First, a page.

David Bowie, who died Monday after a battle with cancer, was an innovator in business as well as music.
The term "Bowie Bond" was coined in 1997 when the musician raised $55 million by promising investors income generated by his back catalog of 25 albums.
Bowie sold his rights to future royalties from music recorded before 1990 to a group of investors who then issued a 10-year bond.
The man behind the "Bowie Bond" was banker David Pullman, who claimed it was the first time a musician had sold intellectual property rights via a bond.
Pullman said he created similar deals for other other artists, including James Brown, Ashford & Simpson, and Marvin Gaye. The concept even spawned a novel.
While the arrangement may have been lucrative for Bowie, it does not appear to have paid off for investors.
Ratings agency Moody's initially assigned the "Bowie Bond" an investment grade rating, saying it was subject to low risk of default. Moody's said it was the first time it had rated a music royalty deal.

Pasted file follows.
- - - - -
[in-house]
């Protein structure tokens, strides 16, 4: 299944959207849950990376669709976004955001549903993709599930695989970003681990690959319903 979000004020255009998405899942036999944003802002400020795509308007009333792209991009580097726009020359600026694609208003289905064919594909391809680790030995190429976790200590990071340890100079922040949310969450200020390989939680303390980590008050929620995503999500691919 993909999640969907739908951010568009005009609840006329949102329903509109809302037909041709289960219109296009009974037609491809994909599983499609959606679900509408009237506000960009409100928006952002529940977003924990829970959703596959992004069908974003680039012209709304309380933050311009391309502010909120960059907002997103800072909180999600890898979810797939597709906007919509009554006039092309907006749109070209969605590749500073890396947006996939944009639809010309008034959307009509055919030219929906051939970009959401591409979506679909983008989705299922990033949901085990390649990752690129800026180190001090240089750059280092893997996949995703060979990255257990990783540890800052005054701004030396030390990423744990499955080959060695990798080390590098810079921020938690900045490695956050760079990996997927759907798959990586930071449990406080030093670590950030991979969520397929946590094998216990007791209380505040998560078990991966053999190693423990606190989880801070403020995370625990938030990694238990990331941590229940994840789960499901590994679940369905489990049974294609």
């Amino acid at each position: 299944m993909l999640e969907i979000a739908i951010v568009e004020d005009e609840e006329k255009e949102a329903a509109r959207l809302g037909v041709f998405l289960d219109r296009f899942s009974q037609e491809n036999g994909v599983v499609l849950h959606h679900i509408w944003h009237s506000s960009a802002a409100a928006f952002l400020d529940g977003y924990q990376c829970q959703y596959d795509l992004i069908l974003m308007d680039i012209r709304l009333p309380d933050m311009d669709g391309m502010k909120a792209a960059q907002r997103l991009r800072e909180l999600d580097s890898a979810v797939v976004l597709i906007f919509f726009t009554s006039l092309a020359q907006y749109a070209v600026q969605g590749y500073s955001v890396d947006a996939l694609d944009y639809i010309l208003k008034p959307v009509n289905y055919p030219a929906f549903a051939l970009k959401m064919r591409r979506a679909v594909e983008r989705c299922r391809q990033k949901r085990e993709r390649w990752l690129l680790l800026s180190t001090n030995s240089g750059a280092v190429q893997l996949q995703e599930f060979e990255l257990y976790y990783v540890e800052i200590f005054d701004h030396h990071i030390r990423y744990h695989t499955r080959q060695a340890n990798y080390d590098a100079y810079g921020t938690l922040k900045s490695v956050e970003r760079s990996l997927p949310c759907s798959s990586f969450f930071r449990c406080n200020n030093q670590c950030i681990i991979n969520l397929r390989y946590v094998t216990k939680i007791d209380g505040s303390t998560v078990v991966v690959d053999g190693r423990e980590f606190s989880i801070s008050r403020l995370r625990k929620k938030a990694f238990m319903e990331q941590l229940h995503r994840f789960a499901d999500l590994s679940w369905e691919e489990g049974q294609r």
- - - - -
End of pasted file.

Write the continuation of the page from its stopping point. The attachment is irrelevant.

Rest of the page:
But as online music sharing services turned the industry on its head, the investment soured.
Moody's warned that revenue from Bowie's albums was lower than expected due to "weakness in sales for recorded music." It downgraded the bonds to near junk status in March 2004.
Pullman, who once claimed that the bonds were a better investment than U.S. Treasuries, eventually fell out with many of his business partners.
He sued Prudential Insurance, the original backers of the "Bowie Bond," in 2001 for breach of contract and for "unjust enrichment."
Despite changes in the music industry, and decades after investors first snapped up the "Bowie Bond," Pullman remains bullish on the investment.
"The sources of revenue are increasing, even though CD sales are lower," Pullman said. As more of Bowie's songs are used, the more revenue they generate, he said. "And after his death, it's going to increase as well."
--CNNMoney's Sophia Yan contributed to this report.